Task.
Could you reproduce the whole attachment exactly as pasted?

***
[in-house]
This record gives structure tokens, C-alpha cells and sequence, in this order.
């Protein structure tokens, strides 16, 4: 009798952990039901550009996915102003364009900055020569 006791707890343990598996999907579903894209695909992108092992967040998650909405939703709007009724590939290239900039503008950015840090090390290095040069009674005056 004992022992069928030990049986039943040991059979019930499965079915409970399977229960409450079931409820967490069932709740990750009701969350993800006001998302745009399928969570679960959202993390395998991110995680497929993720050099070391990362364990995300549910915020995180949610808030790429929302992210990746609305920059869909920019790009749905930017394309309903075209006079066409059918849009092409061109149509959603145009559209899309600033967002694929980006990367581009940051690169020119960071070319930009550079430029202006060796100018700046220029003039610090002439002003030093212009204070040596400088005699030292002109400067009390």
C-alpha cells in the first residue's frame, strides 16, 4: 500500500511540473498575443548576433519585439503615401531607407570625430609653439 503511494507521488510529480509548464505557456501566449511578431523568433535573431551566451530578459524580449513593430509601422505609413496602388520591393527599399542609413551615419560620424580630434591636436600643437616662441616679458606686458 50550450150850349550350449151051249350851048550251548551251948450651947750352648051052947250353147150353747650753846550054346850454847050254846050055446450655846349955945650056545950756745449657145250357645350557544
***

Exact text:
[in-house]
This record gives structure tokens, C-alpha cells and sequence, in this order.
């Protein structure tokens, strides 16, 4: 009798952990039901550009996915102003364009900055020569 006791707890343990598996999907579903894209695909992108092992967040998650909405939703709007009724590939290239900039503008950015840090090390290095040069009674005056 004992022992069928030990049986039943040991059979019930499965079915409970399977229960409450079931409820967490069932709740990750009701969350993800006001998302745009399928969570679960959202993390395998991110995680497929993720050099070391990362364990995300549910915020995180949610808030790429929302992210990746609305920059869909920019790009749905930017394309309903075209006079066409059918849009092409061109149509959603145009559209899309600033967002694929980006990367581009940051690169020119960071070319930009550079430029202006060796100018700046220029003039610090002439002003030093212009204070040596400088005699030292002109400067009390």
C-alpha cells in the first residue's frame, strides 16, 4: 500500500511540473498575443548576433519585439503615401531607407570625430609653439 503511494507521488510529480509548464505557456501566449511578431523568433535573431551566451530578459524580449513593430509601422505609413496602388520591393527599399542609413551615419560620424580630434591636436600643437616662441616679458606686458 50550450150850349550350449151051249350851048550251548551251948450651947750352648051052947250353147150353747650753846550054346850454847050254846050055446450655846349955945650056545950756745449657145250357645350557544